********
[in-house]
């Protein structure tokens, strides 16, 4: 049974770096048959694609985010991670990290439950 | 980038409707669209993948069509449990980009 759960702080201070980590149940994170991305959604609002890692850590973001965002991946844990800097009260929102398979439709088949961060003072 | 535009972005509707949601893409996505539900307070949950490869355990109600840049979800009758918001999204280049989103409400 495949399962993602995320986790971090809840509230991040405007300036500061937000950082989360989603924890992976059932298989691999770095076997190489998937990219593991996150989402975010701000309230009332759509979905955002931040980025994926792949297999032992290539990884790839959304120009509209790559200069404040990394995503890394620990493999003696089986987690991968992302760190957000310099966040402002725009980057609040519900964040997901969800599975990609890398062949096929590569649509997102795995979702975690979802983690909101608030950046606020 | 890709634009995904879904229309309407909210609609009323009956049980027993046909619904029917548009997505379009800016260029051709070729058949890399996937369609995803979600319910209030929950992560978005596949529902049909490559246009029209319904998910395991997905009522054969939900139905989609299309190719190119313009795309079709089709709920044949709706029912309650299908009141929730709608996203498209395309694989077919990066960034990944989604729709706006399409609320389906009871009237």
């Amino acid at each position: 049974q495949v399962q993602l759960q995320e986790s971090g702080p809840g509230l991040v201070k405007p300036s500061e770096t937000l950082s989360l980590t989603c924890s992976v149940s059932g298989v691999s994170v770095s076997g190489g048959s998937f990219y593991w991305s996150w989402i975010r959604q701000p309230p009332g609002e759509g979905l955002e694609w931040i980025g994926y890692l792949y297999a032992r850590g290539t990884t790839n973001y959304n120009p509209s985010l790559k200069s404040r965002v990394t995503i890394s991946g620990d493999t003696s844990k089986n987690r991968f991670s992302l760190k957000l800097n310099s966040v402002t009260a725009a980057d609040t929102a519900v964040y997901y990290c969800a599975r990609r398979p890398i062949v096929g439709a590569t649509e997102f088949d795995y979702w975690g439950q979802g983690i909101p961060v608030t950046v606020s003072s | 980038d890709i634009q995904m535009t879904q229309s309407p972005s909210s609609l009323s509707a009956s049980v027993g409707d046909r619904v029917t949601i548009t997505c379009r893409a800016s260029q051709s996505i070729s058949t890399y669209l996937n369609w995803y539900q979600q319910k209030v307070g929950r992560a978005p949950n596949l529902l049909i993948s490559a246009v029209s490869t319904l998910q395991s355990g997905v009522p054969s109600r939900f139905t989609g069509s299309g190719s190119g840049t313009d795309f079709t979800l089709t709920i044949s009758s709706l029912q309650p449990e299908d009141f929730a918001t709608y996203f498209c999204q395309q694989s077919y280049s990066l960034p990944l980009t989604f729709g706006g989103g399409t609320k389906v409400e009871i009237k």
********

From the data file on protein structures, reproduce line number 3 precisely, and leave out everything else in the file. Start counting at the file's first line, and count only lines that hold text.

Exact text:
């Amino acid at each position: 049974q495949v399962q993602l759960q995320e986790s971090g702080p809840g509230l991040v201070k405007p300036s500061e770096t937000l950082s989360l980590t989603c924890s992976v149940s059932g298989v691999s994170v770095s076997g190489g048959s998937f990219y593991w991305s996150w989402i975010r959604q701000p309230p009332g609002e759509g979905l955002e694609w931040i980025g994926y890692l792949y297999a032992r850590g290539t990884t790839n973001y959304n120009p509209s985010l790559k200069s404040r965002v990394t995503i890394s991946g620990d493999t003696s844990k089986n987690r991968f991670s992302l760190k957000l800097n310099s966040v402002t009260a725009a980057d609040t929102a519900v964040y997901y990290c969800a599975r990609r398979p890398i062949v096929g439709a590569t649509e997102f088949d795995y979702w975690g439950q979802g983690i909101p961060v608030t950046v606020s003072s | 980038d890709i634009q995904m535009t879904q229309s309407p972005s909210s609609l009323s509707a009956s049980v027993g409707d046909r619904v029917t949601i548009t997505c379009r893409a800016s260029q051709s996505i070729s058949t890399y669209l996937n369609w995803y539900q979600q319910k209030v307070g929950r992560a978005p949950n596949l529902l049909i993948s490559a246009v029209s490869t319904l998910q395991s355990g997905v009522p054969s109600r939900f139905t989609g069509s299309g190719s190119g840049t313009d795309f079709t979800l089709t709920i044949s009758s709706l029912q309650p449990e299908d009141f929730a918001t709608y996203f498209c999204q395309q694989s077919y280049s990066l960034p990944l980009t989604f729709g706006g989103g399409t609320k389906v409400e009871i009237k």